Homily for Friday after Ash Wednesday

There’s plenty going on here this evening. The first of the Station Masses that will lead us to Holy Week. The opportunity for the Sacrament of Reconciliation. The Way of the Cross. Prayer today especially for the victims of abuse. In a moment three catechumens will take a further step towards Easter and then we will move into the Liturgy of the Eucharist. And hopefully, this can all be rounded off by some social time together.

It’s no bad way of keeping a February evening in Aberdeen!

We all worry too much. I certainly do. Scripture is always telling us to quieten our souls and trust in the Lord. St Therese of Lisieux was on to this. St Faustina taught us to say, Jesus I trust in you. Padre Pio would say, Pray, hope and don’t worry. A contemporary of Padre Pio’s, from Naples, the Servant of God Dolindo Ruotolo passed on a prayer he received from Christ himself and that has spread far and wide: “Lord Jesus, I give myself to you; you take over.” God knows, there’s enough to worry about: in our own circles, our own country, the world. We’re all aware how today is the first anniversary of the terrible war in Ukraine. But the Lord says again and again, unwearyingly, through the Scriptures, through the saints, Don’t worry, but trust. And when we manage that, however fleetingly, we begin to see differently, contemplation blossoms, we see how the Lord is at work, how every hair of our head been counted, how even the sparrows are in his hand. And the saints say too that the Lord loves to be so trusted.

When we trust, we see. And so tonight, we are given to see. Here and now. To see the Lord among us, the Lord at work. “My Father is working still and I am working”, Jesus once said. Just to ponder, like our Lady, on the action of God, expands our hearts. God is in action. It’s he who brings together. By the power of the Holy Spirit, he’s drawing us all closer to himself and his Son, and closer to one another. The Church is appearing before our eyes. Even here and tonight, in varied ways in our varied selves, “with humble and contrite hearts”, we’re being drawn to the forgiveness of sins through the Sacrament of Reconciliation, or through the Easter baptism L., M. and K. are preparing for. We’re all being led into the Paschal mystery. And the Paschal mystery is a person; it is Christ, who opened his arms on the Cross and revealed the Resurrection. There’s something so radiant here, as there will be even more at the Easter Vigil. We are being called to be close to each other as God’s people, close in prayer to those who have suffered the isolating power of abuse, close in fasting and almsgiving to the hungry and otherwise afflicted. We’re being called out of self-absorption. “Cry, and the Lord will answer; call, and he will say, ‘I am here’”. Whatever our or others’ pain, that “I am here” holds true. And if we hold to it, we will see the Presence, and the light will lengthen in our souls as it is doing in nature.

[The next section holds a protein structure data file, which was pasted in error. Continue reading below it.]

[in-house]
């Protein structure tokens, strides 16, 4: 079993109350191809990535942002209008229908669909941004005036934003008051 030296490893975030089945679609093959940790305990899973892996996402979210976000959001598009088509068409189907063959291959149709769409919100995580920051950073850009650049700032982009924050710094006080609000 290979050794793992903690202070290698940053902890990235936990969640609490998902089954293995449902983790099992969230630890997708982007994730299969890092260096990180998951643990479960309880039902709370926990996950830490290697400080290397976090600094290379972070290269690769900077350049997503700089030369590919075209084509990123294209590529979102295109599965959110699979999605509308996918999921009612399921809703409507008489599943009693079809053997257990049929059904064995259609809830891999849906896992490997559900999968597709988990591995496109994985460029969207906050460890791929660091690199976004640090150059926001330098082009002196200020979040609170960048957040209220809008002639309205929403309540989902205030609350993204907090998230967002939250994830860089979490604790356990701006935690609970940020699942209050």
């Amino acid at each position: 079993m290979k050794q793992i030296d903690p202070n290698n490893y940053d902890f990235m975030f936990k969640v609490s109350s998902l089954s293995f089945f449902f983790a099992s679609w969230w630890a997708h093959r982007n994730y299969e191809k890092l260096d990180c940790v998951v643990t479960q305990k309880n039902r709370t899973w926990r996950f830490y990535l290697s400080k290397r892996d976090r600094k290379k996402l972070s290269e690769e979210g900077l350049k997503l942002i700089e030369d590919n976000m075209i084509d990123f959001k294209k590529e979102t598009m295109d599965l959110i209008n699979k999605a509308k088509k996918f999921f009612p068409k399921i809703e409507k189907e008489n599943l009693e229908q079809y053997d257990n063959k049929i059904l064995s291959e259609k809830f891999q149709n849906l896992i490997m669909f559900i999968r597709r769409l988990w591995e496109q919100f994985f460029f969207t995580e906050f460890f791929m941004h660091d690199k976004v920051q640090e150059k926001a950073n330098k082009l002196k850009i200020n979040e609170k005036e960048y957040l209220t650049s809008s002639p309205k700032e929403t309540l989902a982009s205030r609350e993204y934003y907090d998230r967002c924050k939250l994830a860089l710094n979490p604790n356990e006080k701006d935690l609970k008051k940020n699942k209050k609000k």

What does the Holy Spirit give us to see on an evening like this?  To echo the Gospel, isn’t it the coming together of Christ the Bridegroom and his Bride the Church? Isn’t this what the Liturgy is? May we sense it and see it and be drawn into it. In the Byzantine Liturgy, Orthodox and Catholic, Holy Week is also called the Week of the Bridegroom. The Morning Prayer of the Monday, Tuesday and Wednesday of Holy Week is called “Bridegroom Matins”, icons of Christ on trial and crowned with thorns are called icons of the Bridegroom, as are icons of his being taken down from the Cross. And on Easter morning, the words are heard: “Christ comes forth from the tomb like a bridegroom from the bridal chamber and fills the women with joy!”

Let’s not squander Lent. Let’s not allow anxiety or anger to feed on us. On our way to Easter, let’s come together from our parishes around the Sacraments. Let’s remember Christ’s Passion. Let’s give the support of presence and prayer to our chosen catechumens, to those already baptised, seeking full communion with the Catholic Church. Let’s approach the Sacrament of Reconciliation and be mindful of the sick and the dying, the breadless and homeless, the war-torn and bereaved. And then the Lord will see us as his Church, as his Bride, blessed with a beauty we never imagined.

Station Mass, St Mary’s Aberdeen, 24 February 2023


RC Diocese of Aberdeen Charitable Trust.
A registered Scottish Charity Number SC005122